The Veterans of Foreign Wars’ post in Leavenworth traditionally was dominated by aged ex-servicemen. But in recent years a revolution has occurred in the Kansas Army town, with a new young leadership transforming the post into a center providing support and entertainment for male and female veterans of all ages and conflicts.
It’s a scene that the VFW, considered the nation’s largest and most active organization advocating for military veterans, is burnishing as several hundred thousand of its mainstay members — World War II veterans — die each year.
“We have to battle that perception that we are an old man’s club,” said Lynn W. Rolf III, a 36-year-old Iraq war veteran and the commander of the Leavenworth post. “We have to transform ourselves or we won’t survive.”
Since its peak membership in 1992, the VFW’s ranks have fallen from 2.17 million to 1.49 million nationwide. About 500,000 of its members are above the age of 80 while just about 100,000 are under the age of 39.
VFW membership director Matt Claussen predicts the organization’s membership will bottom out at 1.3 million. He says diversification is key if the group is to maintain its clout in the fight for veterans’ benefits and entitlements in Congress.
Claussen says the group must strive to repeat its success at Leavenworth, as well as at other progressive posts; the chapter at Fergus Falls, Minn., was last year run by a 28-year-old veteran, and a post near Buffalo, N.Y., has a primarily female membership.
Former servicewomen and younger vets are “going to be the base of the foundation of the organization,” he said
A VFW ‘coup’
Younger vets had struggled to be accepted by the old boys’ crowd for decades.
John Barrett said the WWII vets at an Alabama post treated him with such disregard when he returned from Vietnam that he turned his back on the organization back in the 1970s.
“They said it wasn’t a real war, that we just went over there and messed around, that we were nothing but a police action and we didn’t see what they called ‘real combat,'” Barrett said. “They called us ‘baby killers,’ and they didn’t feel like we should even be in their organization.”
When Rolf walked through the door at the Leavenworth post in 2007, he found a bunch of old-timers drinking at the bar.
Sure, they understood combat and all the things that are hard to explain to people who haven’t been there.
But Rolf, who had been drinking too much and had been struggling with bad memories of the war in Iraq, said members seemed more focused on what kind of liquor to stock at the bar than with providing support for returning troops and their families.
“It was a tough atmosphere,” Rolf said. “If it didn’t affect the home itself, the post, they didn’t want to hear it.”
So Rolf enlisted his veteran friends, and they led what he describes as a “coup.”
Now the post hosts parties for the children of deployed soldiers, has organized a motorcycle rally to raise money for the families of deploying troops, offers resume-writing classes for service members’ spouses and provides babysitters during post functions. Members even mucked together to clean up the home of a soldier who was deployed when his house was inundated with floodwater.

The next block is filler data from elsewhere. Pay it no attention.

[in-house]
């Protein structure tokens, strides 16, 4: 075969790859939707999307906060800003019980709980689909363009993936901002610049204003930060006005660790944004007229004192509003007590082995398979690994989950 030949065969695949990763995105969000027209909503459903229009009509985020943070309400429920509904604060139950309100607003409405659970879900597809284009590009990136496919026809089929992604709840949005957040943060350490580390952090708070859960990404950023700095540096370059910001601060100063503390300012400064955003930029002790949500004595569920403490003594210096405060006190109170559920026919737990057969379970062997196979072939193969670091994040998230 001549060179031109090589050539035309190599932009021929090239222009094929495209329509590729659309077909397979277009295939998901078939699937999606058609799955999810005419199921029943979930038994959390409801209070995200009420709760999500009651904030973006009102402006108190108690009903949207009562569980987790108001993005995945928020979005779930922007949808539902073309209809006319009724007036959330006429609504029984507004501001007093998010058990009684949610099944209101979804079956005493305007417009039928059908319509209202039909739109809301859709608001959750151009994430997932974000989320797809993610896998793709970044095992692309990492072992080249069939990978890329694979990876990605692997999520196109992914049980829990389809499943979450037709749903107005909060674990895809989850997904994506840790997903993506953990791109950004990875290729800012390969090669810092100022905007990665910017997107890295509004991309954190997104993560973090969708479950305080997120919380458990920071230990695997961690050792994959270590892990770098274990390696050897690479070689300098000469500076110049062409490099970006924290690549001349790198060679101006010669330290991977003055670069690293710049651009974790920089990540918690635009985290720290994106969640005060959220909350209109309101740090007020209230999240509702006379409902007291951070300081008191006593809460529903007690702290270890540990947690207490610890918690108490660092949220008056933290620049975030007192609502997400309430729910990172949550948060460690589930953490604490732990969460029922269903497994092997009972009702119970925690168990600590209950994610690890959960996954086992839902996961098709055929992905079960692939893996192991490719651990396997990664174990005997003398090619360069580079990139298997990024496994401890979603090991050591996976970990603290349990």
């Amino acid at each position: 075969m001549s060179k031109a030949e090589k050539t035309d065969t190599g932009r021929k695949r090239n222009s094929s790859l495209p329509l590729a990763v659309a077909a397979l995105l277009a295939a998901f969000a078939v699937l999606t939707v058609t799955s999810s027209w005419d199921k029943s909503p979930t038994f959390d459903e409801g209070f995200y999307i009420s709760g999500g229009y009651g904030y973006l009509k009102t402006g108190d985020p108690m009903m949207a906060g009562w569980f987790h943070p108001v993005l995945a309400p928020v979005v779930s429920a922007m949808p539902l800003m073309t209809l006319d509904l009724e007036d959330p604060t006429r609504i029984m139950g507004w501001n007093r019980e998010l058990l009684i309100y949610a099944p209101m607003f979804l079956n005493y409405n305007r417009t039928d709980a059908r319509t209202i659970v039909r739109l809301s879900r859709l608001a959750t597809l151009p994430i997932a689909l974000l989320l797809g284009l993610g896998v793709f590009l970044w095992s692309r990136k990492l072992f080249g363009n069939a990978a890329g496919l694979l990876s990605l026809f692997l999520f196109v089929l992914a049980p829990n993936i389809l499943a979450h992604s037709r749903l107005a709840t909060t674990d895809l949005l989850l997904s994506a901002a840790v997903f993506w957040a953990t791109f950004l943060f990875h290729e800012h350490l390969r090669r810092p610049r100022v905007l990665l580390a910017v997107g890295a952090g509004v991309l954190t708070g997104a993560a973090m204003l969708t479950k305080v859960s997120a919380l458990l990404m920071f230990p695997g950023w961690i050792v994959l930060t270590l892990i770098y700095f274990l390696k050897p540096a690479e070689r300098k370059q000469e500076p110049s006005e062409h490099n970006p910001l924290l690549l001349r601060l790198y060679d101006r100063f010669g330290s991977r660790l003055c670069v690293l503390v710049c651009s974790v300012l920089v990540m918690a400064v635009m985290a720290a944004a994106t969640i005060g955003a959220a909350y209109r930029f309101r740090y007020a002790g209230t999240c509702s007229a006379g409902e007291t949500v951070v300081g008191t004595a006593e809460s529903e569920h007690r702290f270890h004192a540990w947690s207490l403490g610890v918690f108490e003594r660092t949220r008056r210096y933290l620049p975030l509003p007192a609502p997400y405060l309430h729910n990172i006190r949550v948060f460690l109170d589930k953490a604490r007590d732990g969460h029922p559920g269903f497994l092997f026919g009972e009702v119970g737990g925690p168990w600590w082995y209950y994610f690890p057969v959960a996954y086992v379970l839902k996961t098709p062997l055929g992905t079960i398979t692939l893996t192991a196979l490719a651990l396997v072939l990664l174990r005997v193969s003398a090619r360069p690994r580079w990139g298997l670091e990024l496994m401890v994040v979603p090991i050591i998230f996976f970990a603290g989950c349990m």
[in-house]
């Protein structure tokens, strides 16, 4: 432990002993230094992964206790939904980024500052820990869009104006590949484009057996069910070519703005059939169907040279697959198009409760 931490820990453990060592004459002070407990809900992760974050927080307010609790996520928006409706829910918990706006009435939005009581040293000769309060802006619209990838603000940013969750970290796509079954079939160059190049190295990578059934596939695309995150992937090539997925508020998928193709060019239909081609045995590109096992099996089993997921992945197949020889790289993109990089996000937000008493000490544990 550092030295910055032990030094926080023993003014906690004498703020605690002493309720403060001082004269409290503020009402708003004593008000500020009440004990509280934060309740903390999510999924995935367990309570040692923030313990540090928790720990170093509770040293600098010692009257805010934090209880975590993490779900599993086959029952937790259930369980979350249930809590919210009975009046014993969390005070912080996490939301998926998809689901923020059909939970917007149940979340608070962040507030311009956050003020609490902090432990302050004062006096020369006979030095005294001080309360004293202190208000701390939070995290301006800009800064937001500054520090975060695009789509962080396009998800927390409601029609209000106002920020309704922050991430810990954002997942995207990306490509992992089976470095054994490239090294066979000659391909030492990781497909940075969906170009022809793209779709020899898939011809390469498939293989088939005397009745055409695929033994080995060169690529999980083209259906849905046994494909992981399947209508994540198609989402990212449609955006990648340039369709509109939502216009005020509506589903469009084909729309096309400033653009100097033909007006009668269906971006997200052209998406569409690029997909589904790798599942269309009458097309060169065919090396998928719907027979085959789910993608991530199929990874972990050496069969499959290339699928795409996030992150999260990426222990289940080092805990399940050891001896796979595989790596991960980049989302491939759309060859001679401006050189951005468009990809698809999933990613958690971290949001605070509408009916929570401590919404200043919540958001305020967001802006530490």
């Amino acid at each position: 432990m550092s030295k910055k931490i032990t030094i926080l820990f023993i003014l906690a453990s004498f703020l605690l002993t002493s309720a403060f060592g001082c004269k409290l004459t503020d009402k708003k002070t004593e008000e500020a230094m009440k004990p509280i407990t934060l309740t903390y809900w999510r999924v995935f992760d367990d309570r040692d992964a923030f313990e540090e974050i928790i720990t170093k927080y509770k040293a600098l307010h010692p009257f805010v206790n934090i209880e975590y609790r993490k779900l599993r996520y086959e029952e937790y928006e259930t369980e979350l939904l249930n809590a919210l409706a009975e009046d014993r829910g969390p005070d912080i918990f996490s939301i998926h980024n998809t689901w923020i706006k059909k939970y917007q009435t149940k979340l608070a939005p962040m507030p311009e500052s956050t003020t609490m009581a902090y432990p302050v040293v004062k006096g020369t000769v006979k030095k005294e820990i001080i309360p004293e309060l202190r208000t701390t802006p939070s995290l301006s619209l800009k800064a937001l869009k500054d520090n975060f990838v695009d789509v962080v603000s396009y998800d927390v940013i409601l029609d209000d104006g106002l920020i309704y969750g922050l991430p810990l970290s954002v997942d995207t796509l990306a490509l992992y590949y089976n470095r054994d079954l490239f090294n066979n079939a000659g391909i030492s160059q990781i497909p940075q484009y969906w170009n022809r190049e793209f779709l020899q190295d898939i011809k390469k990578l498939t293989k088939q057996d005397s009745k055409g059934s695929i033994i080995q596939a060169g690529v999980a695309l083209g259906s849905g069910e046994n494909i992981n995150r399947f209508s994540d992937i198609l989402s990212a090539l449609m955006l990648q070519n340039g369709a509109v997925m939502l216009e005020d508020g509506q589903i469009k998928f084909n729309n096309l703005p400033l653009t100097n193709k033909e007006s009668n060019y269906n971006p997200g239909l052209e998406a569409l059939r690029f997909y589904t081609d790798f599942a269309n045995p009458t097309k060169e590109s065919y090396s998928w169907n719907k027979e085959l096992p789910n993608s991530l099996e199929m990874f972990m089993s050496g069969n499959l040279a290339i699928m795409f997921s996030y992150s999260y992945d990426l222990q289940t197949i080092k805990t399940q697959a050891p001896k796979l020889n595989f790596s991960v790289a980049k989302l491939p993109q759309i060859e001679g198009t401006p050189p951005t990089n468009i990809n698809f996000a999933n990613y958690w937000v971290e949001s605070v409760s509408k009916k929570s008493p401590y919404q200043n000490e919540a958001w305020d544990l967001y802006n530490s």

‘Our biggest fight is the perception’
Barrett, who rejoined the VFW in November, says there has been a sea change at the Leavenworth post.
“I like this,” he said. “This is good because you come in here and you see younger vets and you see older vets, even some old, old veterans.”
As the leader of the post at Leavenworth and district commander of 19 other posts in northeast Kansas, Rolf — whose favored tipple these days is Mountain Dew — has not only fronted efforts to modernize and diversify the organization. He also badgers local media for coverage, promotes the Leavenworth post through Facebook and, perhaps most revolutionary of all, has actively recruited female members.
Forty-seven-year-old Cathy Fields, one of three women to hold leadership positions at the post, says she feels accepted, although her family had trouble understanding her attraction to the organization at first.
“Our biggest fight, especially bringing in women, is the perception,” Fields said. “My dad said, ‘Why do you want to go down to the VFW and drink with a bunch of old men?’”
David W. Jones, an 85-year-old World War II veteran who was the Leavenworth post commander about 20 years ago, is happy about the influx of younger members. But he wonders how female vets balance their time, between their careers, families and the VFW.
“They’ve got their kids to take care of, they’ve got their families to take care of. Nowadays almost all women are working,” Jones said. “It’s not like when my wife and I were young. She stayed home and took care of four kids and made the pies for the pie suppers and things. Now, it’s different.”
Marlene Roll, who helped form the woman-focused post in the town of West Seneca, N.Y., near Buffalo, said some posts don’t do much to make women feel welcome. She’s heard the stories of women bringing their discharge papers in, only to be told to go to the Ladies Auxiliary.
“I think they like their little men’s club,” Roll said, “but that’s not what the VFW is about.”
photo courtesy of: Orlin Wagner
story by: Heather Hollingsworth